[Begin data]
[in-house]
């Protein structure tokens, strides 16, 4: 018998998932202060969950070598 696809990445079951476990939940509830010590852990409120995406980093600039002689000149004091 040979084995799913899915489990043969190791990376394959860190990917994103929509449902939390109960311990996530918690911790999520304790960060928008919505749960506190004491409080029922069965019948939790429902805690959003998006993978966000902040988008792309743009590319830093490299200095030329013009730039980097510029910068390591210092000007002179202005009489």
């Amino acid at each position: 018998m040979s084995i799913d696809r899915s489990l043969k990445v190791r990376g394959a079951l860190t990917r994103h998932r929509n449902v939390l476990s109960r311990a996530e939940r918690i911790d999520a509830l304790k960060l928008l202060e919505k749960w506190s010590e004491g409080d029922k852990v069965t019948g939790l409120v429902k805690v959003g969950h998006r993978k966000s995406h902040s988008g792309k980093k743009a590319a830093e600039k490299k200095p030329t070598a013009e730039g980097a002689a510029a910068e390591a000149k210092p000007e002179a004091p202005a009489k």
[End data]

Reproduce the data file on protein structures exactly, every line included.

[in-house]
């Protein structure tokens, strides 16, 4: 018998998932202060969950070598 696809990445079951476990939940509830010590852990409120995406980093600039002689000149004091 040979084995799913899915489990043969190791990376394959860190990917994103929509449902939390109960311990996530918690911790999520304790960060928008919505749960506190004491409080029922069965019948939790429902805690959003998006993978966000902040988008792309743009590319830093490299200095030329013009730039980097510029910068390591210092000007002179202005009489």
């Amino acid at each position: 018998m040979s084995i799913d696809r899915s489990l043969k990445v190791r990376g394959a079951l860190t990917r994103h998932r929509n449902v939390l476990s109960r311990a996530e939940r918690i911790d999520a509830l304790k960060l928008l202060e919505k749960w506190s010590e004491g409080d029922k852990v069965t019948g939790l409120v429902k805690v959003g969950h998006r993978k966000s995406h902040s988008g792309k980093k743009a590319a830093e600039k490299k200095p030329t070598a013009e730039g980097a002689a510029a910068e390591a000149k210092p000007e002179a004091p202005a009489k």